Wesley Stace's third novel, Charles Jessold, Considered as a Murderer, is simultaneously a kunstlerroman, a historical novel, and a novel about both biographical interpretation and the writing of biography. Its genealogy ranges from Nabokov's Pale Fire (which Stace has acknowledged is an important influence) and James' The Aspern Papers to more recent efforts like Susan Schomberg Schaeffer's Poison, Gilbert Adair's Love and Death on Long Island, and Kate Christensen's The Great Man. (Adair's enthusiasm for this novel is rather muted.) The novel begins at what initially seems to be the end: a newspaper report announcing the murder-suicide of composer Charles Jerrold; his wife, singer Victoria London; and his wife's lover, Edward Manville. In its conclusion, the report quotes music critic Leslie Shepherd, who "blamed Jessold's alcoholism and obsessive nature, declaring the murders an unnecessary tragedy, one that would inevitably tarnish the composer's legacy" (2). Shepherd's last words, needless to say, deliberately oversimplify what turns out to be a far more complex situation, even as they also prove to be a self-fulfilling prophecy. In what follows, Shepherd seeks to untangle Jessold's increasingly elusive character, the relationship of his music to early twentieth-century history, and his own role in Jessold's construction--and destruction.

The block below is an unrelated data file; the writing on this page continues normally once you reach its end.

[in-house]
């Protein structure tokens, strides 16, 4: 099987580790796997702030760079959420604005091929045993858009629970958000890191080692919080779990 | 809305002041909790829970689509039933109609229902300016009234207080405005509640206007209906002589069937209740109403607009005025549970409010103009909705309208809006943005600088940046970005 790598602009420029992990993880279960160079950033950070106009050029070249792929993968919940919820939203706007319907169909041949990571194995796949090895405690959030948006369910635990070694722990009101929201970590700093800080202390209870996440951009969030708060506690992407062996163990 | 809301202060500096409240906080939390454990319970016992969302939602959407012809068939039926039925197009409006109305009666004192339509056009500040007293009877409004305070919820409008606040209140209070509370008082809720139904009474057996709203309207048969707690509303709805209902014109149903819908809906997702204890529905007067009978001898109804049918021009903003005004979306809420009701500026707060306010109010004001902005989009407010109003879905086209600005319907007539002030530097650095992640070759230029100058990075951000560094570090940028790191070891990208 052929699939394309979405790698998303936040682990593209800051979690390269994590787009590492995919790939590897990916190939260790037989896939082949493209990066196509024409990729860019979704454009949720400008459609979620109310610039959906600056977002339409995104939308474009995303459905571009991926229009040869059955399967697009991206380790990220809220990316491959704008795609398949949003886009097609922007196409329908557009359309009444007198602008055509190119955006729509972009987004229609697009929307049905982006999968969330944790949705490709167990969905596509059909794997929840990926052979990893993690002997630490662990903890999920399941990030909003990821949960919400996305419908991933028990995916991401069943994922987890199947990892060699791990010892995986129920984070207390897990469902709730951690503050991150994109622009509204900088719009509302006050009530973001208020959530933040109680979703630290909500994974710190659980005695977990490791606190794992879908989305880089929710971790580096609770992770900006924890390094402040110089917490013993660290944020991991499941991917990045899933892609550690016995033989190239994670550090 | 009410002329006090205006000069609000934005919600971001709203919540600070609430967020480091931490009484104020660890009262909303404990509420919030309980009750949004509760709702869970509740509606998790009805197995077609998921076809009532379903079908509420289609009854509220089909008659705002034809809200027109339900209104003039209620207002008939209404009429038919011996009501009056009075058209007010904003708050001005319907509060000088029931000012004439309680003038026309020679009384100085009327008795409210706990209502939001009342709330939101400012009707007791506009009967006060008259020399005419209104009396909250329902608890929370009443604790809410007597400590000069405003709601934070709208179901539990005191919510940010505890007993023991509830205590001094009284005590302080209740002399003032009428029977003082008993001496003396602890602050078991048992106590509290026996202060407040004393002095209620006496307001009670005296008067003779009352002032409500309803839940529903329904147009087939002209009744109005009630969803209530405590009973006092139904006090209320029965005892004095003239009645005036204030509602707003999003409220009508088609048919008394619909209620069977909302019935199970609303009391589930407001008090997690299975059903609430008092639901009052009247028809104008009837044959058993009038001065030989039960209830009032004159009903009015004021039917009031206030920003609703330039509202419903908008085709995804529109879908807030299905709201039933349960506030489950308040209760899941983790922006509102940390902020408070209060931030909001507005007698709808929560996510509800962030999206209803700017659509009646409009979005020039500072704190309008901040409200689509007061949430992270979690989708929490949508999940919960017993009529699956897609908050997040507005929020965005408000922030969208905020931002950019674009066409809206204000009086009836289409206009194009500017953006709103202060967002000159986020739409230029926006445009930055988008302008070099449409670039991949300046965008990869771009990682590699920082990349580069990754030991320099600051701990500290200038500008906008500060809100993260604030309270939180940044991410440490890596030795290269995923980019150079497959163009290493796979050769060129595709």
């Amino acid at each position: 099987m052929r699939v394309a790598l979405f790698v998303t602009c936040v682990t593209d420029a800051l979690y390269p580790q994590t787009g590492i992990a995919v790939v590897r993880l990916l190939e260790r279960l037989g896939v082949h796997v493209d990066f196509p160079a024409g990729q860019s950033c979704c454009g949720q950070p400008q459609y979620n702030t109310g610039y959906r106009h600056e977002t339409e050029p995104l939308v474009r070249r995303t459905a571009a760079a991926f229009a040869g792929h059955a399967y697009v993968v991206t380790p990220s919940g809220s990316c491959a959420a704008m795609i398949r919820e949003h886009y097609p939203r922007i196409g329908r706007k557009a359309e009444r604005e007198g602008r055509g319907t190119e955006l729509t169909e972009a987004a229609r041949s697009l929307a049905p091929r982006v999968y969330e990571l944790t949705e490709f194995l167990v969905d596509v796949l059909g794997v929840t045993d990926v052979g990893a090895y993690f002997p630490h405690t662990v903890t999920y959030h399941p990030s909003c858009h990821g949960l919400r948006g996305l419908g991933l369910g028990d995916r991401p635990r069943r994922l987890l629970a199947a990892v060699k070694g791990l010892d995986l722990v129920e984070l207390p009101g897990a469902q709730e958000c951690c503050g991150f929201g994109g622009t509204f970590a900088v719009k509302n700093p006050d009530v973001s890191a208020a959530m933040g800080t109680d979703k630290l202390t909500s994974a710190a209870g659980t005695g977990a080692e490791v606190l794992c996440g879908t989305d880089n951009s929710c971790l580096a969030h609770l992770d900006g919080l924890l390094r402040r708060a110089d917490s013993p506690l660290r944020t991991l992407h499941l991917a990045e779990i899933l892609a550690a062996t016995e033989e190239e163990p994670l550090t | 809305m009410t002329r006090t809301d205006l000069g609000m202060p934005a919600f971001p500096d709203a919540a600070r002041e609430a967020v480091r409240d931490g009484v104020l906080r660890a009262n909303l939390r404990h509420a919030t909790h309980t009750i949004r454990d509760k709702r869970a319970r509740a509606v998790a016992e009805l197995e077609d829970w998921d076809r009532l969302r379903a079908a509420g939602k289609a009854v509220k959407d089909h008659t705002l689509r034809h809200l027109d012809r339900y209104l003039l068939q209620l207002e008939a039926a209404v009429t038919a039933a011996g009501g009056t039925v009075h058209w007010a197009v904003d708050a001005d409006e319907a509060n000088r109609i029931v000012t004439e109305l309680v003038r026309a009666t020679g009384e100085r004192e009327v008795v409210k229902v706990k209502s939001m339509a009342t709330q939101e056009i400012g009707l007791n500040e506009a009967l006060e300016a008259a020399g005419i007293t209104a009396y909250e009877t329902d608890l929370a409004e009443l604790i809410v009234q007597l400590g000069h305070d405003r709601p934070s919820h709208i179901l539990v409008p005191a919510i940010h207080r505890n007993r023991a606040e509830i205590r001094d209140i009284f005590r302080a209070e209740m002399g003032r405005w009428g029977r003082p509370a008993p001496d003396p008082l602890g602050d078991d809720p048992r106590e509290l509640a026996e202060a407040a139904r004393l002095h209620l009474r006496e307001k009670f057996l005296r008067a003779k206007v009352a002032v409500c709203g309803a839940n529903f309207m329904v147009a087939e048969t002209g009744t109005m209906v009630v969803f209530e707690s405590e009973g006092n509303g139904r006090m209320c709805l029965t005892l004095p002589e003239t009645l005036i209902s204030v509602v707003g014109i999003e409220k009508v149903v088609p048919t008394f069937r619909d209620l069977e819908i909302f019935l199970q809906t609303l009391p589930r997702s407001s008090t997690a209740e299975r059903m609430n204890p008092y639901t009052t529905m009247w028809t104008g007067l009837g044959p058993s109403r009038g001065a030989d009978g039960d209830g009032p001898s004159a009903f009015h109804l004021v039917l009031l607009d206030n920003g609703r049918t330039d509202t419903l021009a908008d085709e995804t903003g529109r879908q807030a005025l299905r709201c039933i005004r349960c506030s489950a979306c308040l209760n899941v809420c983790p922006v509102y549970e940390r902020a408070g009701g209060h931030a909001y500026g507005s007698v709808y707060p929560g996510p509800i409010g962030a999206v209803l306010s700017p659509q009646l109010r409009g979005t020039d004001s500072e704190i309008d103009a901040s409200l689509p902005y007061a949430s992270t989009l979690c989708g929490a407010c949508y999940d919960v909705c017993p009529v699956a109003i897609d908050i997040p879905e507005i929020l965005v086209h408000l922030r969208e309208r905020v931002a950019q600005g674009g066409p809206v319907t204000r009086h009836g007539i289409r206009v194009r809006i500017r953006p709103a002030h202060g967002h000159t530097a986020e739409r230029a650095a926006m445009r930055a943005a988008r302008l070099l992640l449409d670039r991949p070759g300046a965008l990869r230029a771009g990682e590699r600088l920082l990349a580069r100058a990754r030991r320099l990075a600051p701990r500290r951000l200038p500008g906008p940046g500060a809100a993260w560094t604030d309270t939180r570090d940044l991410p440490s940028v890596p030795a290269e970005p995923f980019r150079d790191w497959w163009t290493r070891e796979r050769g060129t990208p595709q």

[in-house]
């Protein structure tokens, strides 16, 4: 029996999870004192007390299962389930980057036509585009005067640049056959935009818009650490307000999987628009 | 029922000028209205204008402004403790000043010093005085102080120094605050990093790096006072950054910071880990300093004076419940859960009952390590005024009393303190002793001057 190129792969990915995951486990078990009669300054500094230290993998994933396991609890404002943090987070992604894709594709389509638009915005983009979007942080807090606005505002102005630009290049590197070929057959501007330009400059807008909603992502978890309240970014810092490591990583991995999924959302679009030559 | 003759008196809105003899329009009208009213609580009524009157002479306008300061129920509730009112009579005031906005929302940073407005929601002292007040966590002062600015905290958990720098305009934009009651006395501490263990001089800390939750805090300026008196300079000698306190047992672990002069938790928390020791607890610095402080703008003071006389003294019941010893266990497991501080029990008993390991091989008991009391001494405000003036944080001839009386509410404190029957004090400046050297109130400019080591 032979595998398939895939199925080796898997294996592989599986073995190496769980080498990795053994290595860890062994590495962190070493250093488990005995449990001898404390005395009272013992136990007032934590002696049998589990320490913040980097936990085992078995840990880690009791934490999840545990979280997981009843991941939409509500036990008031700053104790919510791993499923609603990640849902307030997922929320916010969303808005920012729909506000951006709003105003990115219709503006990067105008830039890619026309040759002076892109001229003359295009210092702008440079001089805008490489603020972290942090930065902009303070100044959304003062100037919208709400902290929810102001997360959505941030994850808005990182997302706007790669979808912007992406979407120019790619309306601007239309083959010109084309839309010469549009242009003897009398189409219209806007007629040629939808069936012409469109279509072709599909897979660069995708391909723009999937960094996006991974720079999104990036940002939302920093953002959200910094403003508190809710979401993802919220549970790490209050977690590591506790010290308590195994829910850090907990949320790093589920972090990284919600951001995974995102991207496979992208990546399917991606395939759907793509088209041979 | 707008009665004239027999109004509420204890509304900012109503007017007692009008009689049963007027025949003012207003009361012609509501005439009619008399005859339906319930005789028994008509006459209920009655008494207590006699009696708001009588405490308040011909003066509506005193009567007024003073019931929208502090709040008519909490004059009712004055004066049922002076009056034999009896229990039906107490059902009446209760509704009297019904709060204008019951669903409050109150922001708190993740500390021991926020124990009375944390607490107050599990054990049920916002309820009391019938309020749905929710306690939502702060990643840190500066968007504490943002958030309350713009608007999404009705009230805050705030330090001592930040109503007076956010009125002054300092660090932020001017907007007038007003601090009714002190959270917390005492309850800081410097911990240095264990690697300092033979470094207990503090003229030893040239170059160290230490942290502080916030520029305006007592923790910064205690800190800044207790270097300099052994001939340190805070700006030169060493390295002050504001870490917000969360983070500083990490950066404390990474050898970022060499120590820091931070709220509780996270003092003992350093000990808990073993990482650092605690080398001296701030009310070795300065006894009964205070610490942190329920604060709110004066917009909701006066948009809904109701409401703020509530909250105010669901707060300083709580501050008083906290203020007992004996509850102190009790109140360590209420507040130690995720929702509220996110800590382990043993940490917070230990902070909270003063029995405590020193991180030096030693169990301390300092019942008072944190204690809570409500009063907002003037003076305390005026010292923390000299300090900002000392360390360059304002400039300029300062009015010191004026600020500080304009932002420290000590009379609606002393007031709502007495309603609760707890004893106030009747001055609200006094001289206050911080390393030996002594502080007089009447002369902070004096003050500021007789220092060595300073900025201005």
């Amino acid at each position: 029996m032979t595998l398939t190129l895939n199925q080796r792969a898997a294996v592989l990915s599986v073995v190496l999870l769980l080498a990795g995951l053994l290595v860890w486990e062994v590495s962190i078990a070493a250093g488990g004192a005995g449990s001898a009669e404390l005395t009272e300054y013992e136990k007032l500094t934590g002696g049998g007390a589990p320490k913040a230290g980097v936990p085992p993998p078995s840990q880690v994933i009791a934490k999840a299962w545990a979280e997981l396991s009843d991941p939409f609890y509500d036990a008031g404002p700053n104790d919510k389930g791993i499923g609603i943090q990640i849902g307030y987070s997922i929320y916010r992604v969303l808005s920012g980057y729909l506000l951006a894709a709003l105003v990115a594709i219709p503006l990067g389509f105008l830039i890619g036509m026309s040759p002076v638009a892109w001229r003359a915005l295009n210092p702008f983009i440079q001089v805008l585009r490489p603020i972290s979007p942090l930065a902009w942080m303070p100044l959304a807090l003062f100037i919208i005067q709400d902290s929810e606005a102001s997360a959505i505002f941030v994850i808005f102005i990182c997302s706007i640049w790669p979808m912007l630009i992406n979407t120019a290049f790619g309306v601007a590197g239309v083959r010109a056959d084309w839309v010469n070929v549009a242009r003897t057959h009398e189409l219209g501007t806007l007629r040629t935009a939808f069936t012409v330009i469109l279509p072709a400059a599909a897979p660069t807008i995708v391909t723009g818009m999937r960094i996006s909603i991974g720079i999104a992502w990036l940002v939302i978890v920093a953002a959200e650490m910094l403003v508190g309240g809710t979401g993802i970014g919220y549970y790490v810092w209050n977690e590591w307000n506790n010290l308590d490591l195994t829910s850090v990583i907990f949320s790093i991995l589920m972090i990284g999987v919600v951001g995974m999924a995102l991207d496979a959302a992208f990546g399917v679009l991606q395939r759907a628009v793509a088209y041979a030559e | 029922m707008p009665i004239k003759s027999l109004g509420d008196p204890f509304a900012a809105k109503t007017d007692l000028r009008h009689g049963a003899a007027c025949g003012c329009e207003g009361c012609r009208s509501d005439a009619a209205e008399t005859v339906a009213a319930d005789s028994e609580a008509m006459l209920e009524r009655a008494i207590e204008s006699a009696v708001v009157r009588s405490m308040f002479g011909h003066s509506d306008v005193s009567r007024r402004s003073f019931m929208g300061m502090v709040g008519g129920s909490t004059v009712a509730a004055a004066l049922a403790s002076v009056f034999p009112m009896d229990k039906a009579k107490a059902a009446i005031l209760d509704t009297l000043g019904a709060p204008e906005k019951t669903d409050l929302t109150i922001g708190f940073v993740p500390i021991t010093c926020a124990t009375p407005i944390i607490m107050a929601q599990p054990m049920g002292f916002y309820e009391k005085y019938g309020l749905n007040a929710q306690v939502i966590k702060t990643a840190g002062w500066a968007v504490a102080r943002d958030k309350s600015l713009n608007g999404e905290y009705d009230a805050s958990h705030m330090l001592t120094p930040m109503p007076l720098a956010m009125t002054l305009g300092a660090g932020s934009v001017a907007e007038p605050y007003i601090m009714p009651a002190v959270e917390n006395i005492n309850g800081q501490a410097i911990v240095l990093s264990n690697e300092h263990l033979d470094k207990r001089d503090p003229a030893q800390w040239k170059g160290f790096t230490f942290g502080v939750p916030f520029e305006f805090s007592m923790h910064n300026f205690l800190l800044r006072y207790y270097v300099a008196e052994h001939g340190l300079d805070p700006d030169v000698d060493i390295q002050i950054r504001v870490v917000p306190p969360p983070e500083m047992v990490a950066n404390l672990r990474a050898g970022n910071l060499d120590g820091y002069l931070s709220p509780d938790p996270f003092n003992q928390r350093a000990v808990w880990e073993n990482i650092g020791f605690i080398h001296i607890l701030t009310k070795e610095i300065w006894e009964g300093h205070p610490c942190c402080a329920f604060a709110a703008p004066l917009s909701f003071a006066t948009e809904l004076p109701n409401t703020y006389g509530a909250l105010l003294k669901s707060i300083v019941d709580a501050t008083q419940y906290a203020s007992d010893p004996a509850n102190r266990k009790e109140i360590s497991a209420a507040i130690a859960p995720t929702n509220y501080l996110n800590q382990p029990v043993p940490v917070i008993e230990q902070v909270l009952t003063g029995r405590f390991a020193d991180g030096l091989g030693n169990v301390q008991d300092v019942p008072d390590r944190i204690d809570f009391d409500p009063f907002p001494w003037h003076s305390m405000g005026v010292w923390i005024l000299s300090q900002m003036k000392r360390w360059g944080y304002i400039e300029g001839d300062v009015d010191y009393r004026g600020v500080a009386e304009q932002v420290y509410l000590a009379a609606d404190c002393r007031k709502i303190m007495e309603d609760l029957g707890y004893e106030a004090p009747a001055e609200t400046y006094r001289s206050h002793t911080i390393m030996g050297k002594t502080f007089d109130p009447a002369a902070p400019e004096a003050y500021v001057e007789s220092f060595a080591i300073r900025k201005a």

The novel actually consists of two narratives: the lengthy memoir (it's half the book) that Shepherd draws up for the detectives investigating the murders, and Shepherd's corrective account, written after his wife's death (and prior to what the novel implies will be his own suicide). Both narratives are preoccupied with the problem of an authentically "national" English music, with the Big Bad in both cases being Germany and its composers. This quest for one true Englishness foreshadows the novel's other problems--to what extent can the arts (especially the musical arts) be interpreted as an expression of national identity, let alone personal problems? Contrariwise, to what extent do the arts emerge from only one muse, as it were? Shepherd initially bonds with Jessold over bouts of English folk-song collecting, which Shepherd invests with a racialized, post-Romantic aura of authenticity: "'Folk-songs have a biological appeal. We must shake off the dead hand of foreign influence'" (44). Shepherd, who does "not care for the pastoral itself" (25), is appropriately but ironically named: he fetishizes the oral culture of the countryside, which he captures, prints, and disseminates for more elite audiences, but England's rural spaces have little effect on him. Despite his attempt to literally naturalize folk-song ("biological appeal") as part and parcel of a pure English nationhood, he has no Wordsworthian affinity for nature. Moreover, his fantasy of English purity runs athwart of Jessold's skepticism, which discounts the need for a narrow, bordered nationalism--"'we are an Empire'," leaving aside the question of "'Great Britain'" (45)--and dismisses overtly nationalist arts as, effectively, kitschy cliches (45). Jessold's arguments owe something to the "True-Born Englishman" tradition, which insists on the country's cultural and ethnic heterogeneity; to be purely English is a contradiction in terms. Even Shepherd has to uneasily concede this problem: Handel and Mendelssohn, after all, can both be classed as an "honorary Englishman" (205), while, nearer home, his patron Lord Walmsley is an Anglicized (and Anglicanized) Lithuanian Jew, whose daughter (and Shepherd's wife) Miriam seems entirely English. Jessold's own supposed "English" masterpiece, the opera Little Musgrave, is sparked by an English folk-song and by a story about the (real) double murder committed by Italian composer Carlo Gesualdo and by his exposure to German experiments in atonality and, at least in some measure, by his own personal life. Cultural, personal, and national boundaries signally fail to converge.